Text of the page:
Childbirth has always been dangerous for both the women and babies involved. In the developed world, dangers from lack of medical care have been replaced by dangers from overly aggressive, unnecessary and harmful medical interventions. Every birth is a battle in the war between women and medical staff, and there can only be one winner: Either the woman and baby win or the medical staff wins. Women have only three defensive weapons to bring to their personal childbirth battles against medical staff: 1) Knowledge that the medical interventions being forced on them are unnecessary and unhealthy; 2) The word "NO!"; and, 3) a personal advocate, such as the baby's father or a doula.
That last defensive weapon is critical because a woman in labour is not in the ideal position to fight verbally, or physically if necessary, against intrusive medical staff who are determined to violate her bodily integrity and harm both her and her baby physically and psychologically.
The novel coronavirus pandemic prompted some hospitals in the United States to issue policies forbidding visitors—including birth partners. In practice this means women giving birth during the pandemic would be forced to give birth with only medical staff present, and new fathers would not get to meet their children until the mother and child's release from hospital.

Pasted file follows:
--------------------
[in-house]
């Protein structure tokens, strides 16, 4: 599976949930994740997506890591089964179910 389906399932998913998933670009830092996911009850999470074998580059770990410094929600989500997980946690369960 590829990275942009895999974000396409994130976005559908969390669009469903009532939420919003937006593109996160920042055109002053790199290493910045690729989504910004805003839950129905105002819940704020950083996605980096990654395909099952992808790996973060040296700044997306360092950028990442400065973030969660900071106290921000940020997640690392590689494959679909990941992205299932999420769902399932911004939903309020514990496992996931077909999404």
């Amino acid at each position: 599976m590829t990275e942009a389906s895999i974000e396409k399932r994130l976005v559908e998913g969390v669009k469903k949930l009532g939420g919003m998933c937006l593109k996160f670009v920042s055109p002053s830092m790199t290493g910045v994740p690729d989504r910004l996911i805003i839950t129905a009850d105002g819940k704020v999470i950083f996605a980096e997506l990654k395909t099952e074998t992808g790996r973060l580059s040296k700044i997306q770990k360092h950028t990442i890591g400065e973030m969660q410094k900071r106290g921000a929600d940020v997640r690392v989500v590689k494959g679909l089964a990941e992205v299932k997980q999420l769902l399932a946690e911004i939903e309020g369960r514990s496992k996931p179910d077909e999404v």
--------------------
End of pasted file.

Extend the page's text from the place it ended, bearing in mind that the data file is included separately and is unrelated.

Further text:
To say I have been apoplectic with rage over this new policy is a gross understatement. My fury and frustration have been incandescent. Without someone on her side, a woman goes into battle with just two of those three defensive weapons, and the results will be catastrophic for both mothers and babies. A woman should not need a back-up to her birth plan and the word "NO!", but, in practice, a spouse or doula to reinforce the "NO!" is crucial to avoiding a cascading series of harmful interventions. (Which is not to say that all partners behave as advocates: Some side with medical staff and put additional pressure on their partners to acquiesce to harmful medical interventions.)
this piece on NPR, "...earlier this month some New York hospitals told pregnant women they couldn't have any support person during childbirth. Within a week the state health department had prohibited that policy."
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